CNS Hypomyelinated Mutant Mice (Jimpy, Shiverer, Quaking): In Vitro Evidence for Primary Oligodendrocyte Defects
Myelin is the protein and lipid sheath, consisting of consecutive, spirally wrapped, compacted segments of cell membrane, which surrounds each large axon in vertebrates and causes saltatory conduction of the action potentials. Nerve fiber sheaths with certain features of myelin are found in other animals, notably in some arthropods. True myelin, however, seems to be confined to true vertebrates, from the elasmobranchs up, and is strongly conserved in vertebrate evolution. Myelin has unique ultrastructural and biochemical components; it is formed by unique cells (in the CNS of warm-blooded vertebrates, by the oligodendrocytes); and it has a unique relationship to another cell, for normally it only forms around part of a neuron, almost always the axon. All this implies the existence of numerous DNA sequences which encode, not only for the structural components of adult myelin, but also for various steps of its development. Because myelin is strongly conserved, information about this DNA obtained from any mammal is likely to be directly applicable to other mammals including man.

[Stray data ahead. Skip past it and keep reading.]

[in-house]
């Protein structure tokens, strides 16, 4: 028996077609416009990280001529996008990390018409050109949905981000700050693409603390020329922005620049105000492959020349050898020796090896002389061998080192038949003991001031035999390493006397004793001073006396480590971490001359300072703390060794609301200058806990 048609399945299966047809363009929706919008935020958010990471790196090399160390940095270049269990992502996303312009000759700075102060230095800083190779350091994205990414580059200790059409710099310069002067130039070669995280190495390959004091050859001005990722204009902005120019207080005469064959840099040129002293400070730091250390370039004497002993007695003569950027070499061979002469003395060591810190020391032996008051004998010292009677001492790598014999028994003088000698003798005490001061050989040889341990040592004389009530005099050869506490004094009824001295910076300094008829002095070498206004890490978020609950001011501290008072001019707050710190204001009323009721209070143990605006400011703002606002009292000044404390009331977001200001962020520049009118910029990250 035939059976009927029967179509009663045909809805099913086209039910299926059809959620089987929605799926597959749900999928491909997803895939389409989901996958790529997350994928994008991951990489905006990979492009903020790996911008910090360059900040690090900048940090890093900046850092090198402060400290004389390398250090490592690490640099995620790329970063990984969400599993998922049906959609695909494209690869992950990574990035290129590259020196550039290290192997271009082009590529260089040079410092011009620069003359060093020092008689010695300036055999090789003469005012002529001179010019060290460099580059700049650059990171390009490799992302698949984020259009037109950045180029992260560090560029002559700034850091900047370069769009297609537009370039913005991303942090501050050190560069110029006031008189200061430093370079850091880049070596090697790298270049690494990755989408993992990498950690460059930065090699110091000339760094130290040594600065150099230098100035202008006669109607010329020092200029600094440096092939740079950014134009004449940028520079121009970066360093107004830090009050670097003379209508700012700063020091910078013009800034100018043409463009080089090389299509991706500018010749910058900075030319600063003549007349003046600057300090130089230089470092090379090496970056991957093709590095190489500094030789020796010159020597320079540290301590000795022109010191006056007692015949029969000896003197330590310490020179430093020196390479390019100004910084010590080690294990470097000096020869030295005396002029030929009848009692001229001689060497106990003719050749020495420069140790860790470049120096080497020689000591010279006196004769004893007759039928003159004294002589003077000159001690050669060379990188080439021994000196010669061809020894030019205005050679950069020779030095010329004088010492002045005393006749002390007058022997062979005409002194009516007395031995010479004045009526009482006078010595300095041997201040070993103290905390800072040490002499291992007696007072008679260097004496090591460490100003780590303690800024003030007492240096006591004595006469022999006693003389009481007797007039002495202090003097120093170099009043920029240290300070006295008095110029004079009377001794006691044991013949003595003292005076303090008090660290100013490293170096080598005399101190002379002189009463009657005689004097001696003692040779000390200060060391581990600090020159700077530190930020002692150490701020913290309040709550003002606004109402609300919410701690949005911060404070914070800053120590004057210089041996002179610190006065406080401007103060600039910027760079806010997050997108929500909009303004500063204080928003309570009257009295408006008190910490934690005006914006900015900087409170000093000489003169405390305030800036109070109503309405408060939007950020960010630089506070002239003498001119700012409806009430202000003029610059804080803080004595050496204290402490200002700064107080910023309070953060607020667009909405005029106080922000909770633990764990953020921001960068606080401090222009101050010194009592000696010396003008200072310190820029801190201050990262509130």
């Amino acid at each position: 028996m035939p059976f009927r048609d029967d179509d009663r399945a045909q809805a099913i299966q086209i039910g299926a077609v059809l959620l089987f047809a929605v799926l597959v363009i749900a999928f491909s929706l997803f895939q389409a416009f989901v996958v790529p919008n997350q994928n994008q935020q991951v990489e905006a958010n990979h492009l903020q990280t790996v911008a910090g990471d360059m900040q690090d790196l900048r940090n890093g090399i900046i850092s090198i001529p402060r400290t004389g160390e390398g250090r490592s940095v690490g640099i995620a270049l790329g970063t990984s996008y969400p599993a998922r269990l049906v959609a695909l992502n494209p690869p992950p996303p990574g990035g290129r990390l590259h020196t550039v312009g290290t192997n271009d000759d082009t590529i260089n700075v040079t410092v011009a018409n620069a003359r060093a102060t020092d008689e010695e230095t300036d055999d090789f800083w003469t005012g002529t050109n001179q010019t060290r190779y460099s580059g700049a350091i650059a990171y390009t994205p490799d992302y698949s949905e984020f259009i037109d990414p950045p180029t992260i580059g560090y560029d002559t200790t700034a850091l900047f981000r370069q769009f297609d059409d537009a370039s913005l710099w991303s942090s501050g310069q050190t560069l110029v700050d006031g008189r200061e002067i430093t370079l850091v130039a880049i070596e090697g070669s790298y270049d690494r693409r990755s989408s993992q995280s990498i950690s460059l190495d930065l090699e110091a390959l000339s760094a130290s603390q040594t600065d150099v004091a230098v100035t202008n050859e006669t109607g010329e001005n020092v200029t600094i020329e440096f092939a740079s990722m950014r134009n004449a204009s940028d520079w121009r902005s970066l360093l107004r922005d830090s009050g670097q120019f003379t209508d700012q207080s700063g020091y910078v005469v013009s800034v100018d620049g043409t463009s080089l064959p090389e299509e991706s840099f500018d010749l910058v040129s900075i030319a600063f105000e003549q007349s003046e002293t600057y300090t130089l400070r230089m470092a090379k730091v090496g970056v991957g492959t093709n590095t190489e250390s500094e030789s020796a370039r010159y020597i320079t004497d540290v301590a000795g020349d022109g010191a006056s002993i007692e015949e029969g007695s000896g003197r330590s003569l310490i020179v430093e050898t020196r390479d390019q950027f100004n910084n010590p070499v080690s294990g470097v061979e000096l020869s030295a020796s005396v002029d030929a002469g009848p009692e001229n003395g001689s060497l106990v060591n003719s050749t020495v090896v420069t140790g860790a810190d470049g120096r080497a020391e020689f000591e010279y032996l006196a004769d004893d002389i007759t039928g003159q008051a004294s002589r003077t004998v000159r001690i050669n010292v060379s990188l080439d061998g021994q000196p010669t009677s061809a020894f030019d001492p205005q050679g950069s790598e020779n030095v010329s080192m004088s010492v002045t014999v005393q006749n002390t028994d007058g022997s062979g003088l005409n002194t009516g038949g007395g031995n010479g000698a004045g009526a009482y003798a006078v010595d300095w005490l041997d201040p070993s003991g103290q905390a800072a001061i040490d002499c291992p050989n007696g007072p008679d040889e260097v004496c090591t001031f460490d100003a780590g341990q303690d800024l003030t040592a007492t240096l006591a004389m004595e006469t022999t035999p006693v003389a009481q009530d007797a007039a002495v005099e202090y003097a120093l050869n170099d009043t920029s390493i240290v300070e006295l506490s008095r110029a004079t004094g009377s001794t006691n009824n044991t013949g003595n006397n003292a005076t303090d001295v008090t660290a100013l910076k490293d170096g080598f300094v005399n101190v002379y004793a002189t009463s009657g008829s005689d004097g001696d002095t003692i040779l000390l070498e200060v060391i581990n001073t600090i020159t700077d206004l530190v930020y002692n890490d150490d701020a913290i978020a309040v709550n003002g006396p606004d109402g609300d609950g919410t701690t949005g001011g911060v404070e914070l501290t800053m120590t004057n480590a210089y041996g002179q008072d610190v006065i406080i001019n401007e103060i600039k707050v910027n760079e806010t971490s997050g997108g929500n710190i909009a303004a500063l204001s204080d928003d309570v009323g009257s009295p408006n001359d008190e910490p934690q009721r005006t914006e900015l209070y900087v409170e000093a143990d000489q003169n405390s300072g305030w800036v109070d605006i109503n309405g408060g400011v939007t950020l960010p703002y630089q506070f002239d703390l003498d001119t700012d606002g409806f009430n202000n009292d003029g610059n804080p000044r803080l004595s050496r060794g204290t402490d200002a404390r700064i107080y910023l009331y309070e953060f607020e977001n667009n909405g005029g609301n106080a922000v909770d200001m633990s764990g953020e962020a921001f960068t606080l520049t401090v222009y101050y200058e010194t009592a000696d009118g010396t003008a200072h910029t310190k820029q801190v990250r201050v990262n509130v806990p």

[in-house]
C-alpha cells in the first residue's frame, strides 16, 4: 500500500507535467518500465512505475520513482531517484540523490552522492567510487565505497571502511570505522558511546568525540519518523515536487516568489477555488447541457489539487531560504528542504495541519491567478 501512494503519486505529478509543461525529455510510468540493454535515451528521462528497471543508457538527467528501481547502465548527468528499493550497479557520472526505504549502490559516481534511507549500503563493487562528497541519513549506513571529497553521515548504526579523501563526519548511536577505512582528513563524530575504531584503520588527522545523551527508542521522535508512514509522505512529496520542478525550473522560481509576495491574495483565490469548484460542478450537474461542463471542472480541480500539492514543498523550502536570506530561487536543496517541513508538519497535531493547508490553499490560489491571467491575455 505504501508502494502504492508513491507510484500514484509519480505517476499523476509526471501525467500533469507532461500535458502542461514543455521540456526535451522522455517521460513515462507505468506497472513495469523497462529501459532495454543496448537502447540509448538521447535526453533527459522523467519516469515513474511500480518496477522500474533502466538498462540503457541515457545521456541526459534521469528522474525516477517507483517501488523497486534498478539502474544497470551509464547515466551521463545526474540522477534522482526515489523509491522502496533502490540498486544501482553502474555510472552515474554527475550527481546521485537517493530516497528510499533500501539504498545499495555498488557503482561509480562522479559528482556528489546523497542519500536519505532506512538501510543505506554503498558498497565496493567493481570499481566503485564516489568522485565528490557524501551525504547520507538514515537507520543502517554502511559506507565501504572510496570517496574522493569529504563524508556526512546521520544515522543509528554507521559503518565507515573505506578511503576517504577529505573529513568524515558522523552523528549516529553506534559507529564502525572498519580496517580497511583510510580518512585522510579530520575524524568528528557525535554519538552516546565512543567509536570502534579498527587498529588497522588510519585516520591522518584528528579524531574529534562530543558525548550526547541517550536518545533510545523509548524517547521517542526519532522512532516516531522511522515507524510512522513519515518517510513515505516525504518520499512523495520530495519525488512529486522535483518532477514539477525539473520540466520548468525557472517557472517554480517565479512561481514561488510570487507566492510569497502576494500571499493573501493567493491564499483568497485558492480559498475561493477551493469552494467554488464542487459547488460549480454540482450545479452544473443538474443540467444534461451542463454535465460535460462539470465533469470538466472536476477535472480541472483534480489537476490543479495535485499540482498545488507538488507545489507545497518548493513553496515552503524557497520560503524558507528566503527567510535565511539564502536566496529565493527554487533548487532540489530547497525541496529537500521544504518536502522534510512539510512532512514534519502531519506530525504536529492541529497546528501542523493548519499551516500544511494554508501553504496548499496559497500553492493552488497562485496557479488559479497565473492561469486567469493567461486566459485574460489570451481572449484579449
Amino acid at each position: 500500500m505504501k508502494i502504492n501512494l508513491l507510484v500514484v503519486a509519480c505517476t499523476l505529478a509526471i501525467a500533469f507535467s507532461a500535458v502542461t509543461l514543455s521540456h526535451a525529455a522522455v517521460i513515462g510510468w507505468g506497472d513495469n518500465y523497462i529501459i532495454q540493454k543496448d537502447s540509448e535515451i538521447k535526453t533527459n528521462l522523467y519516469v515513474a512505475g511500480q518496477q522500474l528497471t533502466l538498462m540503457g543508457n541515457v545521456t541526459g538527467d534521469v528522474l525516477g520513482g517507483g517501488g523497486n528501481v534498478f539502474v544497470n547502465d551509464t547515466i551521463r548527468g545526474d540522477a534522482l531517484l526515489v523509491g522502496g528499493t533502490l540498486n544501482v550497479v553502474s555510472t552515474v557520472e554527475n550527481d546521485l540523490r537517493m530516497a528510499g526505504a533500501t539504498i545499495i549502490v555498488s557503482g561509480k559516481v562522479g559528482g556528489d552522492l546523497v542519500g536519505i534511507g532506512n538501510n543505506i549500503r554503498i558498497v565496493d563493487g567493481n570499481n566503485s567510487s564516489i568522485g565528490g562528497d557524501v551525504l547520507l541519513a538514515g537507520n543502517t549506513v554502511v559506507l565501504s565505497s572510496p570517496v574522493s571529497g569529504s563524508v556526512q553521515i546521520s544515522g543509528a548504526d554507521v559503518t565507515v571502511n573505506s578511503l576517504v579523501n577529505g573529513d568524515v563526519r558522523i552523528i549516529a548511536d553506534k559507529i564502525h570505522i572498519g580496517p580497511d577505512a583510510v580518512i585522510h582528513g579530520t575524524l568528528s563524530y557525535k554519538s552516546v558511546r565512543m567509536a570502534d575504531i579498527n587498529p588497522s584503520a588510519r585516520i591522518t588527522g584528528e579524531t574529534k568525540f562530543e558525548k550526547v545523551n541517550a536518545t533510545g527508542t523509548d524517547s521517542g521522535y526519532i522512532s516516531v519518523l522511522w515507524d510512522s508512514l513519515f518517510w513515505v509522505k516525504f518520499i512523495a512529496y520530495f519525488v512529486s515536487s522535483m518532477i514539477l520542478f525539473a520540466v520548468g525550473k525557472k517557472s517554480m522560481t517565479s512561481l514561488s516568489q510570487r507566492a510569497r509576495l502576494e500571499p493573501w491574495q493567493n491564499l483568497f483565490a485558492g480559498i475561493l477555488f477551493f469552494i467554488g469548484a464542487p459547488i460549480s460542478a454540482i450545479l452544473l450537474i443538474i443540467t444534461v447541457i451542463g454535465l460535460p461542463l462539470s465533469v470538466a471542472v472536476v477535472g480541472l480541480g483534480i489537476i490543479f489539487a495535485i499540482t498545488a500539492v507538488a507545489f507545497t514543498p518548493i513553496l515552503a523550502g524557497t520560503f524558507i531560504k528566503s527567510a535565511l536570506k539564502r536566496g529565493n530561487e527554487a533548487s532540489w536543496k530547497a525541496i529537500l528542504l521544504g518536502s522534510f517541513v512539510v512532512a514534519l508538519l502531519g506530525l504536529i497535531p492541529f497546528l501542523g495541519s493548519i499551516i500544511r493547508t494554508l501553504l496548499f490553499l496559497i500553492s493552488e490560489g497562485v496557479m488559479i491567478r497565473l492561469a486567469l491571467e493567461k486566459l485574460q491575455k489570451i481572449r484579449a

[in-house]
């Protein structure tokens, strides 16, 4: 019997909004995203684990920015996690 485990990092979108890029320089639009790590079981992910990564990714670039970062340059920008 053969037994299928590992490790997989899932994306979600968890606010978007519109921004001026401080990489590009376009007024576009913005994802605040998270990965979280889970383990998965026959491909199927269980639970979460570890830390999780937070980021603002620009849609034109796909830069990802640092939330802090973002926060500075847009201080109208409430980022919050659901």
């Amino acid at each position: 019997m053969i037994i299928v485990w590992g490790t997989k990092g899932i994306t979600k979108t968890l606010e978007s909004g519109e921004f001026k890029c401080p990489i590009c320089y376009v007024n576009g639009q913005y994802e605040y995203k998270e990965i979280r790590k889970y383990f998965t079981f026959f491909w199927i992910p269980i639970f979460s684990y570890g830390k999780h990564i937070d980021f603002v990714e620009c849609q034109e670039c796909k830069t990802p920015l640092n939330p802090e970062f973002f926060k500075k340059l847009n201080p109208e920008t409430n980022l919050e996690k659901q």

KeywordsCompaction Sine Tate Cytosine Arabinoside
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